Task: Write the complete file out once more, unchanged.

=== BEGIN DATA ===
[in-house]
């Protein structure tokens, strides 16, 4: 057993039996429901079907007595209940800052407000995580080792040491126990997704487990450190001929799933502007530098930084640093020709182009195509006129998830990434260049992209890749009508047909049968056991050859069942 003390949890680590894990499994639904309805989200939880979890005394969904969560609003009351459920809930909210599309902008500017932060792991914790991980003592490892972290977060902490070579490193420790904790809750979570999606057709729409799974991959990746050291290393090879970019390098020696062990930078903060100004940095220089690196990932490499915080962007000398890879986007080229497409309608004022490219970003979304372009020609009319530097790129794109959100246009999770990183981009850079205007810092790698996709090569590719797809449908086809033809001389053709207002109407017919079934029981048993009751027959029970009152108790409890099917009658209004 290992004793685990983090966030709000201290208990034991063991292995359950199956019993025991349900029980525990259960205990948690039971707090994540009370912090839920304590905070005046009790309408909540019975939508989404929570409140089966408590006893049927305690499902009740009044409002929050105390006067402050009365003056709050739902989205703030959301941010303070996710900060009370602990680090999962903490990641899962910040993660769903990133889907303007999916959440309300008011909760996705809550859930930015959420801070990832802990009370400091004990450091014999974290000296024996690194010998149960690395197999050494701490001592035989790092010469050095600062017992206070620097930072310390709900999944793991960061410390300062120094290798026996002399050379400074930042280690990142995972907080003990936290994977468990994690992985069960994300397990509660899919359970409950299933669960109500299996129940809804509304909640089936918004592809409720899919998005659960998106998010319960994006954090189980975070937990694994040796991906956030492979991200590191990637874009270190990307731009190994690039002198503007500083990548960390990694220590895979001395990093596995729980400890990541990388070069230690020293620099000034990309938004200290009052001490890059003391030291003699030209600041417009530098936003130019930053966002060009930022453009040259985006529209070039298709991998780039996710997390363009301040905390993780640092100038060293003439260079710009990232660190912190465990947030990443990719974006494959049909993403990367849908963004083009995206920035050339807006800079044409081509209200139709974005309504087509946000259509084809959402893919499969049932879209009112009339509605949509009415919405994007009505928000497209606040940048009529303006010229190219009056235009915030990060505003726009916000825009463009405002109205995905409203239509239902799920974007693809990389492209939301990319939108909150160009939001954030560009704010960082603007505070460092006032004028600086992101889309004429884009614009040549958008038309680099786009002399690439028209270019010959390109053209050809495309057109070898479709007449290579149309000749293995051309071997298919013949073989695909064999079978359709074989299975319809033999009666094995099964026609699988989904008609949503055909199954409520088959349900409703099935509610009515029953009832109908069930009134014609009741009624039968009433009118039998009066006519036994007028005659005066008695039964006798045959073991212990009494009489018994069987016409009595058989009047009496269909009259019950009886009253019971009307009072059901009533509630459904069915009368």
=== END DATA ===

[in-house]
């Protein structure tokens, strides 16, 4: 057993039996429901079907007595209940800052407000995580080792040491126990997704487990450190001929799933502007530098930084640093020709182009195509006129998830990434260049992209890749009508047909049968056991050859069942 003390949890680590894990499994639904309805989200939880979890005394969904969560609003009351459920809930909210599309902008500017932060792991914790991980003592490892972290977060902490070579490193420790904790809750979570999606057709729409799974991959990746050291290393090879970019390098020696062990930078903060100004940095220089690196990932490499915080962007000398890879986007080229497409309608004022490219970003979304372009020609009319530097790129794109959100246009999770990183981009850079205007810092790698996709090569590719797809449908086809033809001389053709207002109407017919079934029981048993009751027959029970009152108790409890099917009658209004 290992004793685990983090966030709000201290208990034991063991292995359950199956019993025991349900029980525990259960205990948690039971707090994540009370912090839920304590905070005046009790309408909540019975939508989404929570409140089966408590006893049927305690499902009740009044409002929050105390006067402050009365003056709050739902989205703030959301941010303070996710900060009370602990680090999962903490990641899962910040993660769903990133889907303007999916959440309300008011909760996705809550859930930015959420801070990832802990009370400091004990450091014999974290000296024996690194010998149960690395197999050494701490001592035989790092010469050095600062017992206070620097930072310390709900999944793991960061410390300062120094290798026996002399050379400074930042280690990142995972907080003990936290994977468990994690992985069960994300397990509660899919359970409950299933669960109500299996129940809804509304909640089936918004592809409720899919998005659960998106998010319960994006954090189980975070937990694994040796991906956030492979991200590191990637874009270190990307731009190994690039002198503007500083990548960390990694220590895979001395990093596995729980400890990541990388070069230690020293620099000034990309938004200290009052001490890059003391030291003699030209600041417009530098936003130019930053966002060009930022453009040259985006529209070039298709991998780039996710997390363009301040905390993780640092100038060293003439260079710009990232660190912190465990947030990443990719974006494959049909993403990367849908963004083009995206920035050339807006800079044409081509209200139709974005309504087509946000259509084809959402893919499969049932879209009112009339509605949509009415919405994007009505928000497209606040940048009529303006010229190219009056235009915030990060505003726009916000825009463009405002109205995905409203239509239902799920974007693809990389492209939301990319939108909150160009939001954030560009704010960082603007505070460092006032004028600086992101889309004429884009614009040549958008038309680099786009002399690439028209270019010959390109053209050809495309057109070898479709007449290579149309000749293995051309071997298919013949073989695909064999079978359709074989299975319809033999009666094995099964026609699988989904008609949503055909199954409520088959349900409703099935509610009515029953009832109908069930009134014609009741009624039968009433009118039998009066006519036994007028005659005066008695039964006798045959073991212990009494009489018994069987016409009595058989009047009496269909009259019950009886009253019971009307009072059901009533509630459904069915009368």